Friday, August 25, 2017

New papers from the Social Science Research Network

"Welfare Implications of a Flexible Retirement Policy"

ZHENHUA FENG, Tsinghua University - Institute of Economics
JAIMIE W. LIEN, The Chinese University of Hong Kong (CUHK) - Department of Decision Sciences & Managerial Economics
JIE ZHENG, Tsinghua University - School of Economics & Management

Facing lengthening lifespans and economic concerns, workers and governments are increasingly considering the possibility of delayed retirement ages. However, the postponement of retirement may not be universally feasible, since not all workers may be willing and able to continue working past the standard retirement age, due to health status and other factors. We model this uncertain retirement problem in an overlapping generations general equilibrium framework with flexible retirement, where members of the older generation continue working with some probability, and otherwise retire. Comparing the policies of flexible retirement and mandatory retirement, we find that the consumption and welfare consequences depend largely on the labor intensity of the production function. Higher labor intensity of production tends to yield favorable social welfare results for the flexible retirement policy compared to the mandatory policy. We discuss policy insights and possible implications in China and other demographically shifting countries.

"Funding Life Insurance Contracts with Guarantees: How Can We Optimally Respond to the Policyholder's Needs?"

AN CHEN, University of Ulm
PETER HIEBER, University of Ulm - Department of Mathematics and Economics
THAI NGUYEN, University of Ulm - Institute of Insurance Science

Due to the increasing solvency requirements for return guarantees and a general decrease in interest rate levels, the attractiveness of equity-linked life insurance contracts with guarantee has recently substantially decreased. To regain competitiveness for these products, insurance companies need to be more flexible in their contract design and think of tailor-made retirement products that still satisfy the policyholder's needs. One such possibility is to adapt the investment strategy of the premium pool according to the policyholder's preferences. In this article, we determine the investment strategy that maximizes the expected utility of the policyholder's insurance contract payoff. Taking into account that retirement products are usually tax-privileged, we find that fairly priced guarantee contracts that follow this optimal investment strategy lead to a higher expected utility than asset investments.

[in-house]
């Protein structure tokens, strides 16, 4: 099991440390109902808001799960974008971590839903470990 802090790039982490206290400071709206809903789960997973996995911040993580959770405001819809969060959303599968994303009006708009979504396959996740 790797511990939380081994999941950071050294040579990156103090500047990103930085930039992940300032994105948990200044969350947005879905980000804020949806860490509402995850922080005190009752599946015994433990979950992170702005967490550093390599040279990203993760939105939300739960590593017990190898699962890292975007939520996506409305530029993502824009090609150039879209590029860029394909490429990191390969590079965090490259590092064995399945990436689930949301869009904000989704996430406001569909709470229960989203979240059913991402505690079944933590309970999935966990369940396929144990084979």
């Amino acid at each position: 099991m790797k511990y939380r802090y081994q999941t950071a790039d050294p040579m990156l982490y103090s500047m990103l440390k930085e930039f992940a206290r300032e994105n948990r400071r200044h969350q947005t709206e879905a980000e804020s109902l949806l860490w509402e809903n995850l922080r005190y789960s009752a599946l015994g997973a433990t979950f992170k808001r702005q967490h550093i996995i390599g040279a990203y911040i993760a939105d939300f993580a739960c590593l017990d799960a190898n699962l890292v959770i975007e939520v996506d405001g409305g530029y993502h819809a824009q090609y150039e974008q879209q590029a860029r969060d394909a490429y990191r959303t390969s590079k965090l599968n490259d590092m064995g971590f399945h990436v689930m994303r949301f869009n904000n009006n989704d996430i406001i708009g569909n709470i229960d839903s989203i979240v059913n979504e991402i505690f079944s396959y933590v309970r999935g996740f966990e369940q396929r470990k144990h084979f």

"What Happens When Investors Have More Choices?"

CLAIRE YURONG HONG, Hong Kong University of Science & Technology (HKUST) - Department of Finance

This paper studies pension funds' responses when investors are given more choices. Hong Kong launched the Employee Choice Arrangement in November 2012, which dramatically expanded investors' choice set. I find that funds charge lower fees, exhibit lower fee dispersion, and are less active after the reform. Further analysis suggests that a fund's decision to reduce fee or be active is driven by investors' demand – funds cater to investors by reducing fees when flows are less sensitive to activeness but more sensitive to fee. Importantly, a larger investor choice set improves investors' wealth mainly indirectly through endogenous fund responses, rather than through participants' better capital allocations.

"Human Capital, Social Security, and Asset Allocation"

GORDON IRLAM, Independent

Numerical stochastic dynamic programming is used to explore the effects of stochastic human capital and Social Security on optimal asset allocation and consumption decisions over the lifecycle for typical individuals. Optimal asset allocations are very stock heavy pre-retirement, and quite stock heavy post retirement. Individuals should adopt declining equity allocations while employed, and level to slightly rising equity allocations during a stochastic retirement. Early in the working years almost the entire income should be consumed. Consumption should typically continue to increase until late in retirement, when it will be forced to fall.

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